Official documents produced by governments, supranational organizations, courts of law, and more are abundant in supply, but can be intimidating and confusing to approach. They are often filled with language that seems convoluted, emotionless, and highly technical.
Although newspapers are a popular way to locate facts related to a specific event, because they attempt to cover events as they unfold or before they even have all the relevant information, newspapers often include factual errors and always reflect a point of view.
This source represents both the power and importance of context when reading local sources and how the speed of information has changed drastically over time.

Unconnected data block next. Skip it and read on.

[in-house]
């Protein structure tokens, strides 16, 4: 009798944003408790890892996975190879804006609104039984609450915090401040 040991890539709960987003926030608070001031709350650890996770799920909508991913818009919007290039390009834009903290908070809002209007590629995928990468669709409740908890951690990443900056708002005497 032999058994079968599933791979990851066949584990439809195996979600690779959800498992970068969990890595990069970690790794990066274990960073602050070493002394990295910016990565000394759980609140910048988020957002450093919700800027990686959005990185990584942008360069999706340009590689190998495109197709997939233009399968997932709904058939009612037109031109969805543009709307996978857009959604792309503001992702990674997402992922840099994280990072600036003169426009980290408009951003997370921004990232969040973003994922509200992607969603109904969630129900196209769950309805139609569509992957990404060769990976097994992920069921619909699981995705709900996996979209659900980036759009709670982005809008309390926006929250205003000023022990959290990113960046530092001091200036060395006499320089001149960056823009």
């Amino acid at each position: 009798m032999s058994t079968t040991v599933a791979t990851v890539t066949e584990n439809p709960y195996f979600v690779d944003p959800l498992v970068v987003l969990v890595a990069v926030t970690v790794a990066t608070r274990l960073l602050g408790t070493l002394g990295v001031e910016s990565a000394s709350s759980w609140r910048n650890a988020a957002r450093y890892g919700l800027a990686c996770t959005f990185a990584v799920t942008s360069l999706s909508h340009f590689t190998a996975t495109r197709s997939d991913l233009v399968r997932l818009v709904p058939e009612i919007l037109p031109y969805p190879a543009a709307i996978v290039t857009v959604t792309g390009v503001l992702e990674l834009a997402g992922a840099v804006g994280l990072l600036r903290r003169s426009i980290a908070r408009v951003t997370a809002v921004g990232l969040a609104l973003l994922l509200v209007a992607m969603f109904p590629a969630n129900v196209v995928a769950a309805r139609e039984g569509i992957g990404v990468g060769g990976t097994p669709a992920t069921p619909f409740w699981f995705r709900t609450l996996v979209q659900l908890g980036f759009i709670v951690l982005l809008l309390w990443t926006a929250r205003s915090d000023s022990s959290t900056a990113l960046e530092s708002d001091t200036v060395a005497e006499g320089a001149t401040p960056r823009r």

I use political cartoons, newspaper stories, and excerpts from government documents to show different perspectives of a country’s power and foreign relations. I have several aims in using the texts.
The New York Times was founded in 1851. It was an antislavery newspaper before the Civil War, helping to establish the Republican Party in 1854. It covered international as well as national and local affairs. Historians regard the Times as a gauge of American opinion at the time.